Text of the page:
I have failed to balance my writing, or, rather share my writing because I felt stuck on a road with no end. No end to the endless days of pain, but keeping hope in my mind that life could once again be kind.  It seemed like a dream, a place far away from my reality, as I was encased in flesh and bones, yet desperate for life in my veins.

Month after month following my HIPEC surgery were spent under the covers. Forgetting all of the faces and all the different places I have been. It made no sense in my mind that I should feel lucky to be alive, while dealing with such agony.  In my dreams my tears were chilled to the bone, I couldn’t remember what it was to feel alive.

The brilliant medical team at Mayo would remind me that patience is a virtue and that my body has been sliced, diced and poisoned to the nth degree.  It seemed as though  I was walking alone, and no one was following. It wasn’t just pain from the recovery — my body was telling me something wasn’t right.  Just like every other instance, my body was insistent on a pain so severe that it made me call for the man in the sky.

Friends would ask, “How are you?”

Great, fine. Just not healing as fast as I’d hope,” I’d reply practically lying through my teeth because I didn’t have any answers.  The fib would then be followed by an exclaiming, happy heart face emoji.  This all in an effort to indicate that I wasn’t hiding inside a cage, but was instead a warrior. The way so many seem to view me.

Meanwhile I hated leaving the house, much less get out of my infamous monogrammed, “B.K.O.”, black robe. I only wanted to be home, where I belonged, where I could put sorrow on the record player and smoke until I found a heavenly place to fall from grace.

.It was now March and by this point I had a decent amount of post op appointments with “da team.”

“Doc, I literally feel World War III erupting in my insides.”

I wasn’t saying that loosely, or to be insensitive given the current political climate, but quite frankly I felt that after months of bitching and getting nowhere, it was an obligatory analogy.  Even if my example was a bit crass, it turns out that I got my point across and at last the Doc’s realized I wasn’t complaining because it was good for my health. Okay, bad pun.  Yet, they actually began to understand and realize the severity of my pangs. I was no longer drowning under their belief that my body was behaving “normally,“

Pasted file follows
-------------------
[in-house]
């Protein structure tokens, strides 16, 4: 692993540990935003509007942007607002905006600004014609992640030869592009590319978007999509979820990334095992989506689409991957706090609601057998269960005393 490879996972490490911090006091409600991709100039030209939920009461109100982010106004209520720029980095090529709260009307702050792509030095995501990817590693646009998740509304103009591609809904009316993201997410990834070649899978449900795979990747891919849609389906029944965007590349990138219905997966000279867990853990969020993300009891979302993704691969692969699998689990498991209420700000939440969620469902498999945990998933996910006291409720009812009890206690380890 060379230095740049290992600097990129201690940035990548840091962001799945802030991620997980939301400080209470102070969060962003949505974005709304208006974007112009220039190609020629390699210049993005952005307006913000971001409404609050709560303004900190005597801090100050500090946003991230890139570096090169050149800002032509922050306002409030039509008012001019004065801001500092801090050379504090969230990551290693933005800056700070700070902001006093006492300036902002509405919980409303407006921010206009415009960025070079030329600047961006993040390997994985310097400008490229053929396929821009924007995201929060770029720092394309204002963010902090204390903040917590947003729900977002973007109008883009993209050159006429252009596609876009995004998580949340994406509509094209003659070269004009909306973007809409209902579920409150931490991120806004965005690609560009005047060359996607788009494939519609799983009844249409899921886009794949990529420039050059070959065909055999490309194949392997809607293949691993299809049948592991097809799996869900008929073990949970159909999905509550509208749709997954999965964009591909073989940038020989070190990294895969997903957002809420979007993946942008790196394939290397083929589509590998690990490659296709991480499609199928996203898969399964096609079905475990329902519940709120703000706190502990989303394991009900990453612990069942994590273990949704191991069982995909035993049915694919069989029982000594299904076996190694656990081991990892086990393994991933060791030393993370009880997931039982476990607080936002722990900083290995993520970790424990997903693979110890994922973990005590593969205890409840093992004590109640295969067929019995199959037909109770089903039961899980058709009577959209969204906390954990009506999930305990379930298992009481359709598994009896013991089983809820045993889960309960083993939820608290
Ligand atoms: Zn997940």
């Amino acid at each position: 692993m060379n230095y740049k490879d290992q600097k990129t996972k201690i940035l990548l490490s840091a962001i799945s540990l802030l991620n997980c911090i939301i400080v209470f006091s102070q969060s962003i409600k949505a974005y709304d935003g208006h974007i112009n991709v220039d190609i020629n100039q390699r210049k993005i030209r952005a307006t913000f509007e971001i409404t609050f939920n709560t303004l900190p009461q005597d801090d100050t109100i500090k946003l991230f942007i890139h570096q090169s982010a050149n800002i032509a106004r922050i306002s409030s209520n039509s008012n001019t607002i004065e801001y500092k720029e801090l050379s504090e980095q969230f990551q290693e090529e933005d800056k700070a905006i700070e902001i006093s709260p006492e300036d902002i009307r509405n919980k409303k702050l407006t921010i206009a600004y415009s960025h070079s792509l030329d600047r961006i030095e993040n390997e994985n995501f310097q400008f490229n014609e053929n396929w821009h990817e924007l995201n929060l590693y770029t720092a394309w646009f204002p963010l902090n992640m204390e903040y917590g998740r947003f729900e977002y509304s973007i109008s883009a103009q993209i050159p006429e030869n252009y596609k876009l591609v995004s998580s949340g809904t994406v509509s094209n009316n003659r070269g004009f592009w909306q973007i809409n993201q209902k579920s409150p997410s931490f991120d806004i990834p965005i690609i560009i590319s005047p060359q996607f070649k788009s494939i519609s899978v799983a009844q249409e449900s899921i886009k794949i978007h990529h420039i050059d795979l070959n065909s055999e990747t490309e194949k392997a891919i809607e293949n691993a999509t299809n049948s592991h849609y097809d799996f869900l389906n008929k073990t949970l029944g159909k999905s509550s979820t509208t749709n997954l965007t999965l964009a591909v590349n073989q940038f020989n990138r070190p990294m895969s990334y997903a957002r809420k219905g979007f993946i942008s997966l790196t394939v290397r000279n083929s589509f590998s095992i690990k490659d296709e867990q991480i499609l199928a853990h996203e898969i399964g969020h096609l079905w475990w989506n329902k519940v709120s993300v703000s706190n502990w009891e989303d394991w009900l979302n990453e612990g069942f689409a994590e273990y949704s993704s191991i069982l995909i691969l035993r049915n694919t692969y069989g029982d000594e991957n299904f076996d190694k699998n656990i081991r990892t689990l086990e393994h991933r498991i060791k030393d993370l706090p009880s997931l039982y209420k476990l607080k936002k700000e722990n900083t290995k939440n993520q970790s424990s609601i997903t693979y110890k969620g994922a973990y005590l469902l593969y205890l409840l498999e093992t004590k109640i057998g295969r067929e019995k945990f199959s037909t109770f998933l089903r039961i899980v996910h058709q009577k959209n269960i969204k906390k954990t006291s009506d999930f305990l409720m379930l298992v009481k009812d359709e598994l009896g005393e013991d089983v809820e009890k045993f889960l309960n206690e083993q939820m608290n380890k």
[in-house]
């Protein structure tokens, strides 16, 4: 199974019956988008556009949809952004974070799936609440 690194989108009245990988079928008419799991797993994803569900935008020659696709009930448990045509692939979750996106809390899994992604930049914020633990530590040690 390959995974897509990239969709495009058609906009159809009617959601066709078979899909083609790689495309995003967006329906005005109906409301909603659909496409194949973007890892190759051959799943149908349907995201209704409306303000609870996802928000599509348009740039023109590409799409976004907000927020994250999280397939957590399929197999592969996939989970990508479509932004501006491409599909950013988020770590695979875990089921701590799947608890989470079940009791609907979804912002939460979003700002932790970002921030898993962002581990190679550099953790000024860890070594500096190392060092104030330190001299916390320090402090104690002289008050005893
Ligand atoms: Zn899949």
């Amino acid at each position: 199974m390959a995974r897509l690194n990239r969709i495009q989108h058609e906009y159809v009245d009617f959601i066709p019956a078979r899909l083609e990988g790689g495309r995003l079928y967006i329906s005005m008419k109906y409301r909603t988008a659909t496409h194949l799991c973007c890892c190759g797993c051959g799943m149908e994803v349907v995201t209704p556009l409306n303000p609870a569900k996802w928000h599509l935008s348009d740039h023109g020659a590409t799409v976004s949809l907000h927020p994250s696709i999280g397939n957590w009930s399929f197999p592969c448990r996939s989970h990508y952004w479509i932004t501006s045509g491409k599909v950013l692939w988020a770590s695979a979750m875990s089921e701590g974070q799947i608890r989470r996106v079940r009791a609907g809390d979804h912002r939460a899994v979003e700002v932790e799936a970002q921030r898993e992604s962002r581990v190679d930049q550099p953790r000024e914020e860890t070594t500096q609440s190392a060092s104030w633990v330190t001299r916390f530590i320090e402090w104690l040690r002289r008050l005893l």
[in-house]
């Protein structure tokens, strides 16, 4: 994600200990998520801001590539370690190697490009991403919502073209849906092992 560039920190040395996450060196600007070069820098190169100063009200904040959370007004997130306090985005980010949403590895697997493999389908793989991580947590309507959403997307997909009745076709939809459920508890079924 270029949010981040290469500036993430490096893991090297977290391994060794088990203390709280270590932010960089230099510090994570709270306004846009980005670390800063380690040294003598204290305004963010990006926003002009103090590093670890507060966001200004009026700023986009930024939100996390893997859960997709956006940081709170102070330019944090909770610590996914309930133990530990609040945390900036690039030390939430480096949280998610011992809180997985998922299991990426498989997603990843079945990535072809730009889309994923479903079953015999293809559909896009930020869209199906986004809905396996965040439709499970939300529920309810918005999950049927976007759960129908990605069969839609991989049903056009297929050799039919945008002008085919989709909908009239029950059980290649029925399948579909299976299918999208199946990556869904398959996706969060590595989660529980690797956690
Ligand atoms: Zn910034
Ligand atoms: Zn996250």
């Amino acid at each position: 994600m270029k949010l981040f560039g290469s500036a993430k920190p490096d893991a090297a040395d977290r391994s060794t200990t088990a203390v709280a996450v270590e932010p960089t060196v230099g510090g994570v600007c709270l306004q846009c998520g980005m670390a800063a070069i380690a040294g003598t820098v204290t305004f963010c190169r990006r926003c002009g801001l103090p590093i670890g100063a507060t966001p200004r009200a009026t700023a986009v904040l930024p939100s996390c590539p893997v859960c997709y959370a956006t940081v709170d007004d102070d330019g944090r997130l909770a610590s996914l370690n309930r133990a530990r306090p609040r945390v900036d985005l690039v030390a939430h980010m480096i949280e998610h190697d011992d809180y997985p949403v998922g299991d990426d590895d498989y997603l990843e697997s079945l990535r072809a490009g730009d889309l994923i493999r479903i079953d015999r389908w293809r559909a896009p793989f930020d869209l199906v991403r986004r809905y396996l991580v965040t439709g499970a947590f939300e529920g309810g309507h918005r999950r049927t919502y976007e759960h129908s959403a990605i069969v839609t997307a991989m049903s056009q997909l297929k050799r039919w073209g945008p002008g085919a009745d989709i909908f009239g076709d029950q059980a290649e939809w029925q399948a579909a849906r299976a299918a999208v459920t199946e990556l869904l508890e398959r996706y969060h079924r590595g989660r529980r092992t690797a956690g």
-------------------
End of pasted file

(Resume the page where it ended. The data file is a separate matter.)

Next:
I digress — off to the Urologist. Let me tell you, I’ve never met a man more in love with his job. Urine banter and all that it entails to “void,” is his pride and joy and I had a feeling that just maybe, just maybe, he’d magic up the culprit to my evils.

Sure enough, he did. I was having issues doing one of the most basic human bodily functions, i.e. wee, wee-wee, number one, pee, piss, U-R-I-N-A-T-E — g*ddamnit.

“I mean, WTF is wrong with me now?”, I would scream to myself.

Nevertheless and lucky for me, after months of complaining, it only took two appointments with, Dr.Piddle for him to solve the current mystery this body of mine riddled.

A Magician, perhaps — or just a man so passionate about liquid body waste that he becomes golden, baby. Of course it took several uncomfortable and down right miserable tests that forced me into a state of meditation that my mere existence relied upon.

Once the worse was over, the mystery was revealed. My abdomen/pelvic region had been so invaded over the course of the past few years that my muscles, including my bladder, is in a constant spasm state. Suddenly the hell I had been enduring made perfect sense — I was practically having constant f*cking contractions.

The real rabbit out of the hat was that there is no magic cure — except six months of physical therapy. Annoyed by the lack of instant gratification, I made the offering and obliged under his respective Doctor order.

Right after my first session of “PT”, as the cool kids call it, I decided that my body deserved physical therapy. It was time to let go of all the marks that have settled in my skin. Knead out the all of the suffering, trauma to my guts and the scar tissue both mentally and physically.

Since then I have returned to yoga, wake up during daylight, clean the house without paying for it later and come together with my mains for cocktails and a good old fashion gossip sesh’. Best of all, I have released the pause button on feeling secure enough in my health to make future life plans with my loving and endlessly supportive husband.

When you look at me, you wouldn’t know that I am lucky to be alive. You’d think I was the picture of perfect health. The long and short of it is that each day brings its own sets of challenges and I am privy to the fact that healing is a life long endeavor.  Even so, maybe this time it worked.

Updates to follow…

Love,
Britt x